Sunday, August 01, 2010

I Didn't Elect the Sheriff

I drove about 200 miles (one way) through Wisconsin this week, and I was reminded that it is political season. Despite a gubernatorial and a U.S. Senate primary coming up next month, the most prevalent yard signs were for county sheriff races. In fact, I found that I didn't have to pay attention to signs announcing that I had crossed a county line--if I was curious, the change in yard signage would amply inform me of the political boundaries.

Seeing all of the sheriff signs, with the inevitable images of starred badges prominently displayed, made me nostalgic for 2002. That fall, during my brief career as a radio news reporter, I covered a contentious county sheriff race involving about seven candidates. I also covered a two-person district attorney race. County races usually aren't that interesting, since incumbents usually rule for as long as they want, but that particular year there was no incumbent D.A., and the incumbent sheriff was an appointee who had never been elected. Adding to the unpredictability, there was no scientific (or unscientific) polling done, so until the actual primary, there was no firm reason to expect any one of the candidates to win.

As I did not reside in the county I was covering at the time, I personally did not cast a vote in the elections. And I was kind of glad about that-- not only because it helped to ensure my impartiality covering the races, but also because I had no idea who I would have voted for. It obviously wasn't for lack of information. Not only did I attend candidate forums and hear the candidates speak in a variety of settings, I personally interviewed them (conducting one on-air forum for the D.A. candidates myself), and in some cases, I observed them do their duties in a way that few citizens do. But at the end of the day, I couldn't say with certainly who would have made the best sheriff or prosecutor.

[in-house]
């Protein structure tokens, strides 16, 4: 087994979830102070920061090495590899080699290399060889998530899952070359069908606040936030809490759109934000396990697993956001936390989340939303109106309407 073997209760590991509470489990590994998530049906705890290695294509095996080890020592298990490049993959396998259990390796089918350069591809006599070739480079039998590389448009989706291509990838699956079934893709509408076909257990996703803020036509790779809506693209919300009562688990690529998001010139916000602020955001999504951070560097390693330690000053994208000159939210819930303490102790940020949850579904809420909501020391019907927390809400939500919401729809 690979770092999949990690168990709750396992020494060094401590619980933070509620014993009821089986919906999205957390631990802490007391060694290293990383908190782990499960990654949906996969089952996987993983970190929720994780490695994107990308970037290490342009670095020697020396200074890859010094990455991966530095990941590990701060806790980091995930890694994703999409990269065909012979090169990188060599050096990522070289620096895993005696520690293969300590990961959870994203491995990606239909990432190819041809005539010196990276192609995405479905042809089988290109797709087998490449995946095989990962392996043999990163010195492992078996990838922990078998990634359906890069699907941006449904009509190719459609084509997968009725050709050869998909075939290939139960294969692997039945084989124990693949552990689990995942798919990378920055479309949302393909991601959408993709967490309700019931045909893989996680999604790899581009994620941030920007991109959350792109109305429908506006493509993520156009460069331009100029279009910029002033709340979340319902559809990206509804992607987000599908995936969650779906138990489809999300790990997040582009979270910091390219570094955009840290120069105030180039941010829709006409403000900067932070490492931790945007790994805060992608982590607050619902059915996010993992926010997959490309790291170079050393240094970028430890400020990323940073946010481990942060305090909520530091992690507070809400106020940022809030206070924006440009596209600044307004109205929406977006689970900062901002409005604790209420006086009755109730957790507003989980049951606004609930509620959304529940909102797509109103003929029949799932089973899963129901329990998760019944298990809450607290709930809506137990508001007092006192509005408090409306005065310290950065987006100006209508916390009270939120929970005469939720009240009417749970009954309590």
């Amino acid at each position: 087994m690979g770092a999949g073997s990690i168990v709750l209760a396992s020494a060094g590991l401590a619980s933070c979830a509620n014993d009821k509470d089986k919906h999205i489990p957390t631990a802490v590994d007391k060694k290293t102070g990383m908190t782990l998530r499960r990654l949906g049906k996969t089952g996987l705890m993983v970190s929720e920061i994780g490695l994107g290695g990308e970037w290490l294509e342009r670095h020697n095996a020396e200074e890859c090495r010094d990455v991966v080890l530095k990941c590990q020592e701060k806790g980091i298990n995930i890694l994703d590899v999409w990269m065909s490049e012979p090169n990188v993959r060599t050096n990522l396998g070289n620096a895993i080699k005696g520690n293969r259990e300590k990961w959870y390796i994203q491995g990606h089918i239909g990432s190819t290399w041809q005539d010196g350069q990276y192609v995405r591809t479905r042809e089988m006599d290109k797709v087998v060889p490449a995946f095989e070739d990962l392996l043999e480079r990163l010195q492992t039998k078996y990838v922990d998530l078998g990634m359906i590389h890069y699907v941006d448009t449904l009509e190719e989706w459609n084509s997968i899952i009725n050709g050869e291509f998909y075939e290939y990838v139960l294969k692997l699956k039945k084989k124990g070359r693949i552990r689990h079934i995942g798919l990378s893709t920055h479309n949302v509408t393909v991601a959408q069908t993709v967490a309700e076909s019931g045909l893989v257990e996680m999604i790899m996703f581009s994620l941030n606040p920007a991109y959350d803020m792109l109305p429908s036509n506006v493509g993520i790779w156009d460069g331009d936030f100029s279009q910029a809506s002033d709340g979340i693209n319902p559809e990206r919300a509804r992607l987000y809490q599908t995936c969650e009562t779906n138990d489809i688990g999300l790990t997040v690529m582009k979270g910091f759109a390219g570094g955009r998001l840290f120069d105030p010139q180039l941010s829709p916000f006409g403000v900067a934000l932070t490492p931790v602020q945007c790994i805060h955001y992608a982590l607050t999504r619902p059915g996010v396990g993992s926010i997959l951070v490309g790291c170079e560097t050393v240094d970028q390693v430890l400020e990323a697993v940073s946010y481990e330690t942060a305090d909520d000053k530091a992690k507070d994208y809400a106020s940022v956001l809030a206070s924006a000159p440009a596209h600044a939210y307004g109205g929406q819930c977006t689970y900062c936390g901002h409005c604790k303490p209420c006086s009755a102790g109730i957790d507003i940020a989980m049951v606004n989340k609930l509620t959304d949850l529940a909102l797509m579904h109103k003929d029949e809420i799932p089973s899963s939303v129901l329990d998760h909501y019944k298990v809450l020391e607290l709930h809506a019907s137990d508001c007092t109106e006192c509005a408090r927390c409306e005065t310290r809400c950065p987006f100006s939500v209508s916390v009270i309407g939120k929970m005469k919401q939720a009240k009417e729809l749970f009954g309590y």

Electing a legislator seems to be an easier task. As my high school civics teacher advised, the test for voting for a candidate is to say: "I don't have time to run for office this year, so which one of these people would do the job the most like I would?" While we can align ourselves ideologically with a lawmaker, how do we confidently do that for an administrator of justice?

Take nothing away from the two individuals who won the elections and their qualifications for the respective jobs in 2002, but I have to think that in each case, a sizable portion of the citizenry cast their votes on external factors. The winner of the sheriff's race may have benefited from having his father serve in that same capacity several years prior, and the winner of the D.A. race probably picked up a number of votes when he made a pledge to donate a sizable chunk of his salary back to the county. Cronyism may be a bad, but is populism necessarily any better?

I doubt you will find much support from anyone for taking away from voters the power to employ these officials (heck, it's hard enough to take away the power to select baseball all-stars from voters), but I would suggest that it wouldn't be that far outside of the existing status quo. We may elect sheriffs, but we don't elect police chiefs. We elect the D.A., but not the other prosecutors who try cases on behalf of "the state" (nor do we elect public defenders, for that matter).

As a check against cronyism or a spoils system, perhaps we could allow for public recalls of certain government offices. But much as I enjoyed covering the elections of 2002, and much as I enjoy using campaign signs as geographical guides, it wouldn't bother me to remove a little bit of power from the people.


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